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Coronavirus: Third wave will 'wash up on our shores', warns Johnson

on 24 March 2021

Boris Johnson has warned the effects of a third wave of coronavirus will "wash up on our shores" from Europe. The PM said the UK should be "under no illusion" we will "feel effects" of growing cases on the continent.

One of his ministers, Lord Bethell, also warned the UK might put "all our European neighbours" on the red list of countries, where arrivals are either banned or put in quarantine hotels.

The comments come amid a row over Covid-19 vaccine supplies in the EU. The president of the European Commission, Ursula von der Leyen has warned the EU could "forbid" doses made in the bloc from being exported to the UK. EU leaders will hold a virtual meeting on Thursday to discuss their plans.

Officials confirmed the PM spoke to German Chancellor Angela Merkel and French President Emmanuel Macron on Sunday about the ongoing issue, which would affect exports of the Oxford-AstraZeneca vaccine made in Europe.

Mr. Johnson said he "talked to EU friends repeatedly" during the pandemic and had been "reassured... over the last few month they don't want to see blockades". Downing Street also said President von der Leyen, had told Mr. Johnson earlier this year that the EU was not intending to restrict exports of vaccines. EU legislation allows measures to be taken "if severe difficulties arise in the supply of certain products" - which, in theory, could include export bans and the waiving of patent and intellectual property rights on vaccines.

But earlier, Mrs von der Leyen's chief spokesman, Eric Mamer, insisted that Brussels was not seeking to ban vaccine exports, but wanted pharmaceutical firms to meet their contractual obligations to the bloc. Mr. Mamer said: "In that context, the president has said that, of course, we see that, actually, companies that manufacture doses in the EU have been exporting very widely - which is in itself a good thing - but that we want to see reciprocity and proportionality in these exports."

Asked if he was worried about the row, Mr. Johnson told reporters: "I am reassured by talking to EU partners over the last few months that they don't want to see blockades." But he went on to issue a warning about what the growing infections in Europe could mean for the UK. The PM said: "On the continent right now you can see, sadly, there is a third wave under way. "And people in this country should be under no illusions that previous experience has taught us that when a wave hits our friends, I'm afraid it washes up on our shores as well."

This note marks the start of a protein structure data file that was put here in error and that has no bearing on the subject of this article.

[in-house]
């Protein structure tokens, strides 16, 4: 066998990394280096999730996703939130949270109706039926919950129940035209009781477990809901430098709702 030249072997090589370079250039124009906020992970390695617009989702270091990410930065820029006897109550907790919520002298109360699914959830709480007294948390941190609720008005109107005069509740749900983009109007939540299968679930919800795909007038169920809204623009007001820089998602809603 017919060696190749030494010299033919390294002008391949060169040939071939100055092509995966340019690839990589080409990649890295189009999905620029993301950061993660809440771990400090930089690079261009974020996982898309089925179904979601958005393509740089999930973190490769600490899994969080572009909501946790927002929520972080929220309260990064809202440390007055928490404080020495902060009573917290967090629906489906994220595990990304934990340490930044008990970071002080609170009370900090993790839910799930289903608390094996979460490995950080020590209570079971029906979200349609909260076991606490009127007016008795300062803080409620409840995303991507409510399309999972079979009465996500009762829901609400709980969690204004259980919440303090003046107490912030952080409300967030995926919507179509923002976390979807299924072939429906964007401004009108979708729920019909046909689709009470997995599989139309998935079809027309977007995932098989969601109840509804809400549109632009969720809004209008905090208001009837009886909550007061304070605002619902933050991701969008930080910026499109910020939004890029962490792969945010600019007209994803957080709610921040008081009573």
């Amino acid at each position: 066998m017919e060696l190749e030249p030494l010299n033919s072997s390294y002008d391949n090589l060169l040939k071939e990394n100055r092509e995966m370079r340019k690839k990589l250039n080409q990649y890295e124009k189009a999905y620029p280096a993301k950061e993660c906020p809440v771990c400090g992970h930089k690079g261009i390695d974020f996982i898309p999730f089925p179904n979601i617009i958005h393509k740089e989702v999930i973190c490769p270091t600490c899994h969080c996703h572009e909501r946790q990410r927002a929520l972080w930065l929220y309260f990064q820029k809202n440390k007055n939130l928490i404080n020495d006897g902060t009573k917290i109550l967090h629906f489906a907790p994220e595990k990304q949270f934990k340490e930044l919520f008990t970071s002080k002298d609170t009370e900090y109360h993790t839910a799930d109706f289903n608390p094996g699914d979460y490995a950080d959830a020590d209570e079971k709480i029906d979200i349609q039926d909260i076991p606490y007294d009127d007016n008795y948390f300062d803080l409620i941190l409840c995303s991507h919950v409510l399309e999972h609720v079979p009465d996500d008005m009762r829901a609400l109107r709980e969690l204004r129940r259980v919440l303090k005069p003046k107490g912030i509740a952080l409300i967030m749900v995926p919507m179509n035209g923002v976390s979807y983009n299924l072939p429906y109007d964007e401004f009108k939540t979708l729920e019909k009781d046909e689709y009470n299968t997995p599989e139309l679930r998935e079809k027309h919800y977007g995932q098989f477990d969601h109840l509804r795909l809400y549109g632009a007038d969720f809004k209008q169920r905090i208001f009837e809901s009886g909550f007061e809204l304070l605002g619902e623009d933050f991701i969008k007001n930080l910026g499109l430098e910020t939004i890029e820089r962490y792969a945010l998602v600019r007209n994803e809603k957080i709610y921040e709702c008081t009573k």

He added: "I expect we will feel those effects in due course. That's why we're getting on with our vaccination programme as fast as we can." Later, Health Minister Lord Bethell warned how the rising cases and issues with vaccines could affect travel to European countries going forward. He told the House of Lords: "I don't know how that will play out and it's certainly above my pay grade to speculate, but we are all aware that the possibility lies that will have to red list all of our European neighbours - but that would be done with huge regret."

On Monday, the UK reported 17 deaths over the last 24 hours of people who had tested positive for Covid-19 in the past 28 days. A further 5,342 cases were also confirmed, while another 367,006 people received their first vaccination - along with 52,612 who got their second jab. Meanwhile, the long-awaited results of the US trial of the Oxford-AstraZeneca vaccine, which involved more than 32,000 volunteers, show that the jab is safe and highly effective.

Several European leaders paused rollout of the vaccine amid concerns of a possible link with blood clots. UK and EU regulators said there was no evidence the vaccine causes blood clots. European leaders have faced criticism for the slow pace of the vaccine rollout on the continent. Less than 12% of the EU's population is reported to have received the vaccine, compared with nearly 40% in the UK - although the bloc has 446 million citizens, compared to almost 67 million in the UK.

The EU has encountered production problems with the Pfizer-BioNTech, Moderna and Oxford-AstraZeneca vaccines. British-Swedish manufacturer AstraZeneca said the fact that EU contracts were signed later than with the UK caused problems with supplying their vaccine. Downing Street has previously said that it does not believe that vaccine supply issues will affect the current road map for easing lockdown restrictions.

from: BBC, on  March 23